Wireless Communications Initiative
What are we doing?
Joint Venture’s Wireless Communications Initiative is a coalition between the wireless industry, local governments, businesses, and residents working together to improve the wireless network infrastructure in Silicon Valley. The coalition builds on existing relationships with technology companies and local government leaders to drive a coordinated public-private sector effort and mounts a highly strategic campaign to transform Silicon Valley’s wireless network infrastructure into a world-class showcase of speed, efficiency, and cost-effectiveness.
- Emerging Technologies – IMT-2020 (5G), M2M, LTE-MTC, D2D, V2V, LAA & LWA.
- Carrier Telecommunications – Cellular Voice and 3G/4G Mobile Data, Small Cells, DAS, CPRI/CRAN, HetNets, and Self-Organizing Networks.
- Unlicensed Wireless Networks – Wi‑Fi (esp. 802.11ac Wave 1 & 2), non-traditional carrier models (Wi‑Fi First, Wi‑Fi Only).
- Connected City / Smart City – Municipal and Public Venue wireless, Internet of Things (IoT), Camouflage & Aesthetic antennas.
- Backhaul Technologies – Wireless (sub 6 GHz, 60/70/80 GHz, licensed and unlicensed), Fiber.
- Public Safety – SAFECOM Interoperability, Digital Narrowbanding, Radio‑over‑IP, FirstNet, Wireless E‑911.
- Educate Public and Private Sector Stakeholders – Identify key stakeholders in cities/counties and educate them on technology and trends in the wireless industry. Similarly, educate the wireless industry on how to partner and work with cities/counties.
- Locate New Technologies – Identify early-stage companies with compelling technology, and bring those companies to the attention of the consortium.
- Promote Model Ordinances and Processes – Work with cities/counties to provide best practices and guidelines for developing wireless deployment ordinances that encourage innovation and deployment.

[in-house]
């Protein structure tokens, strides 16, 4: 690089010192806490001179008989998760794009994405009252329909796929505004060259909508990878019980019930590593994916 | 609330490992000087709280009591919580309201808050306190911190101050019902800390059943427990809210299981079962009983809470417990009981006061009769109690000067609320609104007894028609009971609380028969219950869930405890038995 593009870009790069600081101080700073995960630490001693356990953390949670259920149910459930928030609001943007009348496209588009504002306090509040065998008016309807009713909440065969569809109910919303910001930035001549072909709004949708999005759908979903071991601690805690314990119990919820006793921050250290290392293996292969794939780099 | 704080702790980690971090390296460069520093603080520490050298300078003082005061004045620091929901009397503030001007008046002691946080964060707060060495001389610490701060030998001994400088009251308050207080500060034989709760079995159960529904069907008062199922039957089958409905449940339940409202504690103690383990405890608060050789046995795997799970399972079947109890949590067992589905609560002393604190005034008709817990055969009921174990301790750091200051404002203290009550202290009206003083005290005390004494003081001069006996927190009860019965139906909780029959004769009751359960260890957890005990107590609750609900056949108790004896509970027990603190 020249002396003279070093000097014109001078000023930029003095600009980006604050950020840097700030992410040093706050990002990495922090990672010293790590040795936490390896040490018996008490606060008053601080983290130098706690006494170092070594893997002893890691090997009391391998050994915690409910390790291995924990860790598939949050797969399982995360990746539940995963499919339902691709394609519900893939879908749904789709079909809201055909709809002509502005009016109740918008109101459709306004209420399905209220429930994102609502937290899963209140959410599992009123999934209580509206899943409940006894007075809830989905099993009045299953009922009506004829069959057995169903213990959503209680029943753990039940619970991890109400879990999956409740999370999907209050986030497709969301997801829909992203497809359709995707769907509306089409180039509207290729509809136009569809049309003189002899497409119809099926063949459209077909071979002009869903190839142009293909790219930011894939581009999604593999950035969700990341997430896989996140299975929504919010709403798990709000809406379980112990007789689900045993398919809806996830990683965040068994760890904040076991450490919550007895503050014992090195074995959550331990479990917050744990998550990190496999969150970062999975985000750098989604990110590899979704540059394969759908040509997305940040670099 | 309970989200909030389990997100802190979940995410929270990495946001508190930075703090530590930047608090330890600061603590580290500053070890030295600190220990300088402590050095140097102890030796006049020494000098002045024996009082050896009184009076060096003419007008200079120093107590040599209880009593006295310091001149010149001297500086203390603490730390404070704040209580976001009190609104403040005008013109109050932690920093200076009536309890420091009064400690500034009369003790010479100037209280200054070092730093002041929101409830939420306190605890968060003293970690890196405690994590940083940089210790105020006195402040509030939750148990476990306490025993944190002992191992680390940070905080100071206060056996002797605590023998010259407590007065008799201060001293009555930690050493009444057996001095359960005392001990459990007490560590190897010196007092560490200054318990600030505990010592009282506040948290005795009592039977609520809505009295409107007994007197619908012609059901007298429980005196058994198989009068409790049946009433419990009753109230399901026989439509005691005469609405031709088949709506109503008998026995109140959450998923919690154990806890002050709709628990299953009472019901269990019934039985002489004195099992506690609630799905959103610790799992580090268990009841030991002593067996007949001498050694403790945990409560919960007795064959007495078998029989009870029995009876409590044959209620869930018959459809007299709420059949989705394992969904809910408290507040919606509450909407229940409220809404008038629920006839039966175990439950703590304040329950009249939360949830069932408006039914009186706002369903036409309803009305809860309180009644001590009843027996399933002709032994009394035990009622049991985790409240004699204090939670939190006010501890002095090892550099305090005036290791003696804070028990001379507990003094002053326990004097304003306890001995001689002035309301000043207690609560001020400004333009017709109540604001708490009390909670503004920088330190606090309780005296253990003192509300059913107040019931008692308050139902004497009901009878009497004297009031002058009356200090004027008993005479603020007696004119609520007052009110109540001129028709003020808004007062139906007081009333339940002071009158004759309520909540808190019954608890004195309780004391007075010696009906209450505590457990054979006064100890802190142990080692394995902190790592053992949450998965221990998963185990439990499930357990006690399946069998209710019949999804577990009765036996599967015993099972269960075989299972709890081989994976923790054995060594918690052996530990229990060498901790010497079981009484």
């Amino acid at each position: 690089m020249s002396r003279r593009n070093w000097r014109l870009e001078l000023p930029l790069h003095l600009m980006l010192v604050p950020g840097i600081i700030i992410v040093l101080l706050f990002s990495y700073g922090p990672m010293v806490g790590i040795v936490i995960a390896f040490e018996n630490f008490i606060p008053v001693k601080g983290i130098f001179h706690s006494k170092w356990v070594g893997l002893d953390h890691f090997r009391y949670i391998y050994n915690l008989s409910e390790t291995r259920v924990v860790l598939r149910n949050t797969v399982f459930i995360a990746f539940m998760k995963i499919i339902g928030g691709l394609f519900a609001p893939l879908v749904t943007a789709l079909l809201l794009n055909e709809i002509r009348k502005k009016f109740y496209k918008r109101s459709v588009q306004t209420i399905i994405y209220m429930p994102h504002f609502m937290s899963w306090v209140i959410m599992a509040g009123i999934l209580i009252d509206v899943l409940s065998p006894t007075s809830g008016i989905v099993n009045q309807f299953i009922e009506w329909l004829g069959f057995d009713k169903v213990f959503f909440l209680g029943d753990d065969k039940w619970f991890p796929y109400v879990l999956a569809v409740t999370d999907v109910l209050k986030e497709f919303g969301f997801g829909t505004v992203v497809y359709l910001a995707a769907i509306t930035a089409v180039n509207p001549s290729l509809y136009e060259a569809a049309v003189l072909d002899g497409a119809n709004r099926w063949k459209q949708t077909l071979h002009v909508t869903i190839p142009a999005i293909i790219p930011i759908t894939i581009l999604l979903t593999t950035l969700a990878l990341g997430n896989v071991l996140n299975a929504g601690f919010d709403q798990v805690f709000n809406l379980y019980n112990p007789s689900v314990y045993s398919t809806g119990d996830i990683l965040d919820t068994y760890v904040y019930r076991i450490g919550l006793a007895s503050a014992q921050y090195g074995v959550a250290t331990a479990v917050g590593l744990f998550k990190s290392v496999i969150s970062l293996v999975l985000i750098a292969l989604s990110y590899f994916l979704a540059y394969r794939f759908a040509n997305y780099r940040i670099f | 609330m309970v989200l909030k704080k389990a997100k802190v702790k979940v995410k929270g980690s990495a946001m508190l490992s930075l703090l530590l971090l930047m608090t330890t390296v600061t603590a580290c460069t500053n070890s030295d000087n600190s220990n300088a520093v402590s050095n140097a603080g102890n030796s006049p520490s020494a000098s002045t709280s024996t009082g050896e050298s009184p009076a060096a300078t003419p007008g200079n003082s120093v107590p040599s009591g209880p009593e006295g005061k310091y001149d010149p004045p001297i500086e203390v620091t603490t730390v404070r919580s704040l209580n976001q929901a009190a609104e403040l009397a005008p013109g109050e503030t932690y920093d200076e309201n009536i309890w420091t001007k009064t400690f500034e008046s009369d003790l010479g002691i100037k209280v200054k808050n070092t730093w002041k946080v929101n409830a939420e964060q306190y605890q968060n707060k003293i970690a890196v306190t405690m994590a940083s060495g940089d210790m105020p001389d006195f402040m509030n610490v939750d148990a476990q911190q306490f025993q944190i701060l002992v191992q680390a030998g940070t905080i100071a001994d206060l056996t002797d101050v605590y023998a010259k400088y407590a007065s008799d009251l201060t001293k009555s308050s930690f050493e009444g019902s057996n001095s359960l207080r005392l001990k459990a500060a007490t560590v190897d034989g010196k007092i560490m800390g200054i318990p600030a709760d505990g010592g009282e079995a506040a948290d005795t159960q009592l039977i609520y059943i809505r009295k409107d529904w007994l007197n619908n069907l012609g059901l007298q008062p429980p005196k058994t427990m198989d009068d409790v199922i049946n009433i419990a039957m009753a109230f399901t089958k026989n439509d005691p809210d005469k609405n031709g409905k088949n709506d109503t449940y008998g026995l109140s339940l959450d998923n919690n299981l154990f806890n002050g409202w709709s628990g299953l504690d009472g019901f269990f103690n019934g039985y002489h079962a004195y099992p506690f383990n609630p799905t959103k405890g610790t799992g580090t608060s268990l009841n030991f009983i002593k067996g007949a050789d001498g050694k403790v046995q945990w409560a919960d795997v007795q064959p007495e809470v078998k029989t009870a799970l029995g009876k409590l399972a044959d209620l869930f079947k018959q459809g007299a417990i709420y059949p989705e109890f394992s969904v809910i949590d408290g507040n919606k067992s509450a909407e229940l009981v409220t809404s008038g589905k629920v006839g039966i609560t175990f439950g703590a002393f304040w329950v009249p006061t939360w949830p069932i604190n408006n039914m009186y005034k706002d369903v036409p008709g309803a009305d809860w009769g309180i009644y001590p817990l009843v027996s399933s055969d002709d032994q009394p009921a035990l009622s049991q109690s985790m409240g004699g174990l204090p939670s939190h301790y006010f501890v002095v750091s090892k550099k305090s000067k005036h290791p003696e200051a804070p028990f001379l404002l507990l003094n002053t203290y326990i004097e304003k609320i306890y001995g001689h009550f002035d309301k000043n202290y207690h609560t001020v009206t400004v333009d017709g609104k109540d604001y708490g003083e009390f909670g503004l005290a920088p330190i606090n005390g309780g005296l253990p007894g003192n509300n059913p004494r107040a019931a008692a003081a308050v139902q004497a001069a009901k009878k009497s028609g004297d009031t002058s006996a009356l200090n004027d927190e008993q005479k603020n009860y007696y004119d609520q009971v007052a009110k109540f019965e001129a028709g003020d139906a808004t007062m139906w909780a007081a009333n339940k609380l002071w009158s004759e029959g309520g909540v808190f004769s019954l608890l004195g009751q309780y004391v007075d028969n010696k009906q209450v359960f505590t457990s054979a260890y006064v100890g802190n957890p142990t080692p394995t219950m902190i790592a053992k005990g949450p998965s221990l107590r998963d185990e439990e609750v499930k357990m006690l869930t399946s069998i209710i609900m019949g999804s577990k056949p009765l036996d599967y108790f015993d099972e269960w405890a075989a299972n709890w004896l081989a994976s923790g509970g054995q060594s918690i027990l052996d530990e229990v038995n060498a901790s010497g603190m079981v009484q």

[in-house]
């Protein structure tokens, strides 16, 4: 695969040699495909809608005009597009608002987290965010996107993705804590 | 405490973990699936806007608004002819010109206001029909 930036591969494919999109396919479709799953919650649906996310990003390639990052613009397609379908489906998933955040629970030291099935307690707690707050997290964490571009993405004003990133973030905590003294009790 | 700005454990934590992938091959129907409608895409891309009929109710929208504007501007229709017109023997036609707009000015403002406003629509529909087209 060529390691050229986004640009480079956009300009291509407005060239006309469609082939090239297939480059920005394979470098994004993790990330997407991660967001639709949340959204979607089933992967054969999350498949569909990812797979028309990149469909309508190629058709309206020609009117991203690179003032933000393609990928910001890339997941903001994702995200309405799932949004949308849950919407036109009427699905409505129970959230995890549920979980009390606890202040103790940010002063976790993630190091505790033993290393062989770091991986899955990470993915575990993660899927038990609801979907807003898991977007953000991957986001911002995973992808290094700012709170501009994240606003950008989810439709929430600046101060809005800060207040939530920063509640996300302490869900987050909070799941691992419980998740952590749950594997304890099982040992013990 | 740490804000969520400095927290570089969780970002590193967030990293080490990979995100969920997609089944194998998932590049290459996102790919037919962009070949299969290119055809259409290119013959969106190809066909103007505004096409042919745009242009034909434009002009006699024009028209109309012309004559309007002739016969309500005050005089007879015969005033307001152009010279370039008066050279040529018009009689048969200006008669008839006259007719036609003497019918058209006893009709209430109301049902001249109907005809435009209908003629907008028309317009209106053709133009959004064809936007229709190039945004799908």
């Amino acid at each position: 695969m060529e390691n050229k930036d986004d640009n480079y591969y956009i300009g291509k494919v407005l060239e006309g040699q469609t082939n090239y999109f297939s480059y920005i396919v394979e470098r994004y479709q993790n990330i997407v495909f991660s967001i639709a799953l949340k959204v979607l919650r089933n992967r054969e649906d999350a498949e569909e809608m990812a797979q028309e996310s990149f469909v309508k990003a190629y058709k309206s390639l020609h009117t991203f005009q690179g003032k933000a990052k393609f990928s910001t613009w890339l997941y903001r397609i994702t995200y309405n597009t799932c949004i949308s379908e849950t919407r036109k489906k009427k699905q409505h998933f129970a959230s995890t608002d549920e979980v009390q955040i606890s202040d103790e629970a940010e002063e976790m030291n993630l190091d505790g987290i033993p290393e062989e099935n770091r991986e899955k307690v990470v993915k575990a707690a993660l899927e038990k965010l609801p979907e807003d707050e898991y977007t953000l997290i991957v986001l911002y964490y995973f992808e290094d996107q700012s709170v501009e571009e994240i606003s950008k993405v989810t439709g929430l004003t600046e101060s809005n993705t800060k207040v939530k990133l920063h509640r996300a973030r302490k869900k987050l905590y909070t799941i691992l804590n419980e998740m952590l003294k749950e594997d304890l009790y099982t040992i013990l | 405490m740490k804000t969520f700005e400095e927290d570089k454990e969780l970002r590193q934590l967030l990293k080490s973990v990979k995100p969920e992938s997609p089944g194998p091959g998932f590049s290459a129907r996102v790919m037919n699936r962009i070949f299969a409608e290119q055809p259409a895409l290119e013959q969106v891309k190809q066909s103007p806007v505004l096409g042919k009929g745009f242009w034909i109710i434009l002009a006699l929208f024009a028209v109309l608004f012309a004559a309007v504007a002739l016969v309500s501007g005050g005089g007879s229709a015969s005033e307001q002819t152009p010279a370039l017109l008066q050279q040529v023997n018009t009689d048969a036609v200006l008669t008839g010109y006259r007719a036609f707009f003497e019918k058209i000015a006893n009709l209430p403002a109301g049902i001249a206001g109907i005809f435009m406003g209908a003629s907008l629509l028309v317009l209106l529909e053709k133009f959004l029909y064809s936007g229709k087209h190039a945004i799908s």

- Heightened Advocacy in Local Jurisdictions – Provide a strong regional voice speaking to the competitive and economic implications of a robust wireless network infrastructure.
- Expand Coalition – Find common ground and encourage dialog between local governments, businesses, technology companies and the wireless industry and build coalitions to improve our regional wireless networks.
Why are we doing it?
World-class wireless networks are key to robust economic development, are an important component in attracting and retaining the world's best talent, and are increasingly a key tool for ensuring public safety as citizens transition away from landline telephones - over a third of US households are now wireless-only. While our economic growth is the envy of the world, unfortunately our wireless networks are anything but. Dead zones, slow data, and dropped voice calls are not uncommon. Visitors from outside the area are often surprised that Silicon Valley's wireless networks aren't more robust - after all, most wireless technology is developed right here. The reasons for this problem are complex, but in general they're rooted in the way that companies interact and partner with local governments. To remain competitive and foster innovation, the Wireless Communications Initiative provides education and works to build public-private partnerships so we can deploy world-class wireless networks.
Why do we have this problem?